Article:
For many of us, asking for help is extremely difficult. We are independent individuals who have taken care of ourselves, raised families, managed careers, and contributed to our communities.
However, sometimes we may struggle to do all we once were able to do for ourselves. The assistance we need may be as simple as a ride to a medical appointment, or it may involve long-term care for a chronic disability.
Oftentimes, families I meet with have found themselves in a situation where there is an immediate need for assistance. This can occur when there is a major medical event or when someone has been struggling in silence for an extended period, and the family is just becoming aware of the magnitude of the problem.
Of course, knowing your options and developing a plan before you need the help will provide the best safety net.
Asking for assistance is not a sign of weakness. Rather, it is an indication you care enough to ensure your needs are being met.
Where to Turn for Help
Many people turn to their families for assistance when the need arises. Pay close attention to your loved ones, as they often ask for help non-verbally in ways easily overlooked.
But what about those of us whose family is not a viable option? There are several resources available, from your local community senior center such as The Senior Source, your county’s Agency on Aging, and faith-based organizations such as Catholic Charities and Jewish Family Services.
Another available option is a private Care Manager.
Care Managers are professional facilitators of personal services. They have broad knowledge of the various options for care and assistance in your area, as well as the quality and pricing of such services.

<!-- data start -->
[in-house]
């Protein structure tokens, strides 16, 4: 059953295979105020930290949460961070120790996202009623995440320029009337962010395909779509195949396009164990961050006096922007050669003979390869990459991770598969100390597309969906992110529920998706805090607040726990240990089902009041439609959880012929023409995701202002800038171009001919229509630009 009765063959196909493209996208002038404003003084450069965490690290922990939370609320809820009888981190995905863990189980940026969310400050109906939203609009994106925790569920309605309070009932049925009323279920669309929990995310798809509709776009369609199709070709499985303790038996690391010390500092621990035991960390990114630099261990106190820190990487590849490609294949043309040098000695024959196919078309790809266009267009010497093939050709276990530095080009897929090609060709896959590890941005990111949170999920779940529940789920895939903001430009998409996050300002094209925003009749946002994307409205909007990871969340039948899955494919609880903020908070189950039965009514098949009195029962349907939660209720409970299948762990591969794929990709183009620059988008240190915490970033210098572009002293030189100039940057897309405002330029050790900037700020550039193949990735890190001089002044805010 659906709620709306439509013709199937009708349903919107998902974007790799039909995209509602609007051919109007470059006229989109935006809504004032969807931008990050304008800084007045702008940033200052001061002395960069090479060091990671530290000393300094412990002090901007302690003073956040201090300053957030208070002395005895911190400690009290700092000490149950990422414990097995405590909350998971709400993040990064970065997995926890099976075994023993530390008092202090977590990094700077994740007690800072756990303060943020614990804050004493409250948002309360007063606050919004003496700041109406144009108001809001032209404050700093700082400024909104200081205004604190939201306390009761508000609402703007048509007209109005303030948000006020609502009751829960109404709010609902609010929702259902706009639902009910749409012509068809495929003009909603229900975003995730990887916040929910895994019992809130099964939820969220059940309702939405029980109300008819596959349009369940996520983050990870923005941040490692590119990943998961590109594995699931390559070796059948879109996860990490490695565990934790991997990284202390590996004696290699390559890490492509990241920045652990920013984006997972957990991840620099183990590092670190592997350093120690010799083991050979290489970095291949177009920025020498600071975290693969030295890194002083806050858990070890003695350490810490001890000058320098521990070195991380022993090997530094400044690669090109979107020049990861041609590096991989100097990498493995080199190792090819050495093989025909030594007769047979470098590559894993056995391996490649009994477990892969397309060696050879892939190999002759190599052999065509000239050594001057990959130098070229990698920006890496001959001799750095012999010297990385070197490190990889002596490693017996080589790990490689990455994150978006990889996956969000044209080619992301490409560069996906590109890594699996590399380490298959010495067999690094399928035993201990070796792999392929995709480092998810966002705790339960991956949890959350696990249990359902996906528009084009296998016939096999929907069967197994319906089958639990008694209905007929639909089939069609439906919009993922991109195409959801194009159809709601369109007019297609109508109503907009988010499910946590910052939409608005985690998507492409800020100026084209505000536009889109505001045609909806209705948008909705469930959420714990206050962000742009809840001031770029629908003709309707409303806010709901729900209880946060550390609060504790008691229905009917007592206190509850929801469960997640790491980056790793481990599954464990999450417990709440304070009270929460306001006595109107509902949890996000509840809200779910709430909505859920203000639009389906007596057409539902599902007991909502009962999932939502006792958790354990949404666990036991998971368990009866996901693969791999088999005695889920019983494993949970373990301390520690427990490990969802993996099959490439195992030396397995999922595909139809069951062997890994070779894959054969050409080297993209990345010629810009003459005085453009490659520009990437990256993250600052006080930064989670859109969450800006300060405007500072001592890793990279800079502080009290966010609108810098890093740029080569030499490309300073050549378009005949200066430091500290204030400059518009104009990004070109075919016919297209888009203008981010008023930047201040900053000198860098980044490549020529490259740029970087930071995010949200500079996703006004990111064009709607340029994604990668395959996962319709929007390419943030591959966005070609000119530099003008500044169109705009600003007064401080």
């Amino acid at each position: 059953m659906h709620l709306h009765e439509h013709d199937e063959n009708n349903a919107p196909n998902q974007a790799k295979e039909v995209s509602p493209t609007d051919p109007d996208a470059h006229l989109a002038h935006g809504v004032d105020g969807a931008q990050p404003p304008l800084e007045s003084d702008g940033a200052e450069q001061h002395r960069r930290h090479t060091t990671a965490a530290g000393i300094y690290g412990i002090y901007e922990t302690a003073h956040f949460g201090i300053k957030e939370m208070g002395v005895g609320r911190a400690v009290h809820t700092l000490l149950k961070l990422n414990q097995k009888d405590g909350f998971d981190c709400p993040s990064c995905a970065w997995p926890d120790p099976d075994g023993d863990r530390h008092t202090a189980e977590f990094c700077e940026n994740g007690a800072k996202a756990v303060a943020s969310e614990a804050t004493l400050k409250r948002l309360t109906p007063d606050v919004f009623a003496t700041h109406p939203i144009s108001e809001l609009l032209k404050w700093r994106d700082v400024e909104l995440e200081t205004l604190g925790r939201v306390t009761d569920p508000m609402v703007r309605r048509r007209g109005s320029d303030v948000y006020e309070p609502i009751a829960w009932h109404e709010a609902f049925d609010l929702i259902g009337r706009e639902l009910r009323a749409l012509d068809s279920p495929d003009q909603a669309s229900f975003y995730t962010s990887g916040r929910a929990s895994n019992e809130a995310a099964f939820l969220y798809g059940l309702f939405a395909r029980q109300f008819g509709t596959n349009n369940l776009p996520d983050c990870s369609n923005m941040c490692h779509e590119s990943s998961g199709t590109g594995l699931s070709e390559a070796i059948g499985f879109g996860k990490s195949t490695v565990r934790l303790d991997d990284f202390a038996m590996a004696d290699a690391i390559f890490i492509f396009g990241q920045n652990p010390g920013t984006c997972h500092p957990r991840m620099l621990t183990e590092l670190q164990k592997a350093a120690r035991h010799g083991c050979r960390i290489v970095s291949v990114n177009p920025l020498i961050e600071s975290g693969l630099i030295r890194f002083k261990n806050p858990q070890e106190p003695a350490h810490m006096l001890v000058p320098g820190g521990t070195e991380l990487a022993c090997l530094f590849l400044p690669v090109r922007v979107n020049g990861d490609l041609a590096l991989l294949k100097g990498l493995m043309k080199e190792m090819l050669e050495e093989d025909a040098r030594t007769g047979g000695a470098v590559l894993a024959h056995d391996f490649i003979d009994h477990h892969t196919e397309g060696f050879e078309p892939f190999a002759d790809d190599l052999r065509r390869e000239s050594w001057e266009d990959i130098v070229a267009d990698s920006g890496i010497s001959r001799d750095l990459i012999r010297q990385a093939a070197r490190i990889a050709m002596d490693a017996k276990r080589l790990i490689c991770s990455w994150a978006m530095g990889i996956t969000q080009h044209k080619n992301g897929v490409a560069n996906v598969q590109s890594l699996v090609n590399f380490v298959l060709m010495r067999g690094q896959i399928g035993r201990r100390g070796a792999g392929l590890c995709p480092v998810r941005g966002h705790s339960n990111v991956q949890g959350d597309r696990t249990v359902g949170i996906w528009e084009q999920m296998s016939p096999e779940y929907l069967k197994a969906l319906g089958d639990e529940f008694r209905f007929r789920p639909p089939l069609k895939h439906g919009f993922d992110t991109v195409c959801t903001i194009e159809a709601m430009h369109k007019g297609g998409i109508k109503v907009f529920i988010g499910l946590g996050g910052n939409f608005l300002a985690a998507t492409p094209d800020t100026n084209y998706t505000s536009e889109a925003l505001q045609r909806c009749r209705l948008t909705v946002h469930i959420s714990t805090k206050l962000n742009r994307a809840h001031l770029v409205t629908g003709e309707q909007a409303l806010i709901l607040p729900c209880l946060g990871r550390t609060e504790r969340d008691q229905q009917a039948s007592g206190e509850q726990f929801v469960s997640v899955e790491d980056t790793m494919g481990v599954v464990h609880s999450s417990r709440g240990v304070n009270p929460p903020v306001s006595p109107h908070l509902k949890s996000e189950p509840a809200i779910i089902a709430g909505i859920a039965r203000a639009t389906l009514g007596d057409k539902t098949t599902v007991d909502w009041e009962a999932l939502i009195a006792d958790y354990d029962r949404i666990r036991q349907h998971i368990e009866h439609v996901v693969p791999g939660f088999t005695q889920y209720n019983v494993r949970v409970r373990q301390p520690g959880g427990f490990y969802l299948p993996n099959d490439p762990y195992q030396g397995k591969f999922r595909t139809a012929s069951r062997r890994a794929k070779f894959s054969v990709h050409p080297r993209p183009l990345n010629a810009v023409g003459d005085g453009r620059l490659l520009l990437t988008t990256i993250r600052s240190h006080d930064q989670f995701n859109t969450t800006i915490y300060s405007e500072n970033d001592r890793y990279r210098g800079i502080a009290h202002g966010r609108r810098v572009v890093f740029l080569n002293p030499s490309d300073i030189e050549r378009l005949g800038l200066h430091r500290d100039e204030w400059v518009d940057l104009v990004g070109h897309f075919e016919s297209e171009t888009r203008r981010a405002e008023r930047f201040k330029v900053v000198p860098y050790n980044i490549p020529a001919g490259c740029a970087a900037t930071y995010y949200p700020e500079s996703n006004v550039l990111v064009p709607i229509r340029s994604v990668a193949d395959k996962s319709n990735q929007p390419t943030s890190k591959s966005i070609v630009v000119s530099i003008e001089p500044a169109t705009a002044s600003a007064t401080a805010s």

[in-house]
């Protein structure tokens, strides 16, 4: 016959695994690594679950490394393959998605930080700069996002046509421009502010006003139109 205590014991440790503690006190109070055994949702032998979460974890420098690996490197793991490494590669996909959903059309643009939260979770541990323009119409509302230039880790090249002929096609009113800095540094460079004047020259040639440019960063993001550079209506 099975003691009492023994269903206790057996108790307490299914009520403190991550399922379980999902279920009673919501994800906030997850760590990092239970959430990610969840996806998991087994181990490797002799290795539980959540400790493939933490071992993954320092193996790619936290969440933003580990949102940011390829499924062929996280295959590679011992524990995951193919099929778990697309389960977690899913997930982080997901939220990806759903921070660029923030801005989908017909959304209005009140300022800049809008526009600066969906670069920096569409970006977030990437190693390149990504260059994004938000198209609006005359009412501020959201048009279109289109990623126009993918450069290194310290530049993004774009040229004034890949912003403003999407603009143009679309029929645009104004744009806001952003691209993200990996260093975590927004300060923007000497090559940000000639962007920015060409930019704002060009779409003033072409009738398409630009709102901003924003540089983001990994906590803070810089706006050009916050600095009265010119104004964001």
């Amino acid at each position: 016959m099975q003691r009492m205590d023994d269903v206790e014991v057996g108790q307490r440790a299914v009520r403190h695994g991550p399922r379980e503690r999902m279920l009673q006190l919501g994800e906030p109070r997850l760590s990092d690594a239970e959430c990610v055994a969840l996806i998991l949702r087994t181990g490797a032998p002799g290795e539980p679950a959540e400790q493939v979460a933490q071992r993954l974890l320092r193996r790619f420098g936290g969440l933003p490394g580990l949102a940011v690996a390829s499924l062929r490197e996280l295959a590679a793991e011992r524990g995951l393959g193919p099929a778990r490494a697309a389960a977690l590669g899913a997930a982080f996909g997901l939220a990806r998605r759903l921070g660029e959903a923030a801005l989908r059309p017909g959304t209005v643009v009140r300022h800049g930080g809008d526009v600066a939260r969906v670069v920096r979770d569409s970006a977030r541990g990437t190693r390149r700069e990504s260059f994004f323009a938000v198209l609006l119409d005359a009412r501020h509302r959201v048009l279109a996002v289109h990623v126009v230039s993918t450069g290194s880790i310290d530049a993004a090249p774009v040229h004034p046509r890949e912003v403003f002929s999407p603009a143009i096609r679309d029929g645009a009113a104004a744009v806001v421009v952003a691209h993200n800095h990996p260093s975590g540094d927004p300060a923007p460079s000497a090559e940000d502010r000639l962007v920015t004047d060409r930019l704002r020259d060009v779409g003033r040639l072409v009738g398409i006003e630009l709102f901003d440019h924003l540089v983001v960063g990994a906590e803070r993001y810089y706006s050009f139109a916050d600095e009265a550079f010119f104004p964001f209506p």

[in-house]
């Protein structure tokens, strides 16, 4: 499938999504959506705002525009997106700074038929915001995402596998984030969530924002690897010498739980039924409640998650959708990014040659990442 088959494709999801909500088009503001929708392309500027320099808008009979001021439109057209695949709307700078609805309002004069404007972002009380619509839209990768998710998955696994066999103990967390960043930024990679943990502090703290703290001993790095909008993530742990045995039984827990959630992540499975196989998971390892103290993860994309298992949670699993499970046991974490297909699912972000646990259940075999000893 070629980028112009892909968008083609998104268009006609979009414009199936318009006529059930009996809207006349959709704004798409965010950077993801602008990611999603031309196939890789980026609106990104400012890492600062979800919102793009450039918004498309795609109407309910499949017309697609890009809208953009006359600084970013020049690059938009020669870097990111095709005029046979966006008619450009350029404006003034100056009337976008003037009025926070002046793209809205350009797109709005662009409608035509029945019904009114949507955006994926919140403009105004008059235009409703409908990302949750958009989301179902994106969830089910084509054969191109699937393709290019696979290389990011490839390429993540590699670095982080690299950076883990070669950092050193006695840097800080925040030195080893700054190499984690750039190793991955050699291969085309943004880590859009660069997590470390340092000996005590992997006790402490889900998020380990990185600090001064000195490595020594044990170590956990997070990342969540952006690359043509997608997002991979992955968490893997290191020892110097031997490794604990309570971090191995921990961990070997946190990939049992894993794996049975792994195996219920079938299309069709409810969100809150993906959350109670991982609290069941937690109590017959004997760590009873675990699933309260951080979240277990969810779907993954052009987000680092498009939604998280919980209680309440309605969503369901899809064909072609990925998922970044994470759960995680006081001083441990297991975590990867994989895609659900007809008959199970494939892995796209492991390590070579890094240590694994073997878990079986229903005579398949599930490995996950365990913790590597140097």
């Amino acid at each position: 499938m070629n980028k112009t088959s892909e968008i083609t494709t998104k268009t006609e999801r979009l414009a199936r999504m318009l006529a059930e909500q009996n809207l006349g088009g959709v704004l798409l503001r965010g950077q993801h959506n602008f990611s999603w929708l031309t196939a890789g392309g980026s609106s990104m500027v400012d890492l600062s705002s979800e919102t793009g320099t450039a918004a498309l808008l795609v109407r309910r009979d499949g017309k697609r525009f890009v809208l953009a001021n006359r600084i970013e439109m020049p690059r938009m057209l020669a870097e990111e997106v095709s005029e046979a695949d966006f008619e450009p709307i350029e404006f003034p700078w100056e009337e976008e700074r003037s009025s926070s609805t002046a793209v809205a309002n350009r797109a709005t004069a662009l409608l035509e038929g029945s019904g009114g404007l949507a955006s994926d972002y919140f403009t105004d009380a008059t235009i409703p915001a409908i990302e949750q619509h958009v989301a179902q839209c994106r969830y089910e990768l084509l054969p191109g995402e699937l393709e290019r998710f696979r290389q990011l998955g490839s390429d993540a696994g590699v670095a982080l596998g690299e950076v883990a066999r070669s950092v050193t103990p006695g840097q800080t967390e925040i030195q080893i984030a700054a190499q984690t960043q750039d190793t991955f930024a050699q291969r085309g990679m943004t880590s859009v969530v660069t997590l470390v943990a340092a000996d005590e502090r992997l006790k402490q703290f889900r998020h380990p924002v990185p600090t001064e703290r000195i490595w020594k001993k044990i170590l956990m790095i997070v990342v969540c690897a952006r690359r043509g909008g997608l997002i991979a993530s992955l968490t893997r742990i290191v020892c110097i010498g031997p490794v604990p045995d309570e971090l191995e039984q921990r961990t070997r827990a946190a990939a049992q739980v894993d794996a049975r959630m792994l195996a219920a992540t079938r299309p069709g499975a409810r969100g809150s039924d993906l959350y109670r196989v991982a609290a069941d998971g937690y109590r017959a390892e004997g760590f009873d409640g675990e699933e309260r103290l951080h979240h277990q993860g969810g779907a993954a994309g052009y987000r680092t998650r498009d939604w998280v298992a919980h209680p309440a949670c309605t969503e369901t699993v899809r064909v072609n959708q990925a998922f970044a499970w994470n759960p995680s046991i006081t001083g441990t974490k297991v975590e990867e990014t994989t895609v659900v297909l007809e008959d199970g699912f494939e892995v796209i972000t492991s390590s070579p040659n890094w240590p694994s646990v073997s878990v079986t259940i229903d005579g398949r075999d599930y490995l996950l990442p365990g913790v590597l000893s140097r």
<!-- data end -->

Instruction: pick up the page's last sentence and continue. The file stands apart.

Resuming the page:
Care Managers can provide customized recommendations and information, helping their clients make the best care decisions for their needs. They can generally handle everything from arranging transportation to helping a client transition to a senior living community.
While there are several national and franchised organizations that can offer referrals for housing and other care options, you are likely to get more personalized service and deeper insights by using a local private Care Manager. The Aging Life Care Association provides educational resources and a nationwide search feature to help you locate local certified Care Managers specializing in aging life care.
Choosing the Right Care to Provide the Help You Need
Sheryl Radman, owner of Dallas-based Radman Aging Life Strategies, sees herself primarily in the roles of strategist and advocate. As a strategist, she is tasked with understanding her clients’ concerns and issues, devising an actionable plan to address them, and then executing that plan. As an advocate, she ensures each of her clients receives the care they need at the level they need it. Being the eyes and ears of her clients — and ensuring they are treated with the dignity and respect they deserve — is her primary focus.
In choosing a Care Manager, Radman advises that various backgrounds are represented in the industry. Some Care Managers have a background in social work or nursing. Some offer services such as guardianship and power of attorney agent. Others focus solely on the physical needs of clients.
Finding the right Care Manager depends on the needs of each individual. Radman suggests asking prospective Care Managers about the breadth of the services they offer to ensure they are well-positioned to meet your needs. She cautions that, while it’s nice to ask friends and colleagues for referrals, you should never base this decision solely on the opinions of others.
Whether you rely on family, community resources, a private Care Manager, or a combination thereof, it is important that you receive the assistance you need.
And the critical element in ensuring you are well cared-for is asking for help when you need it.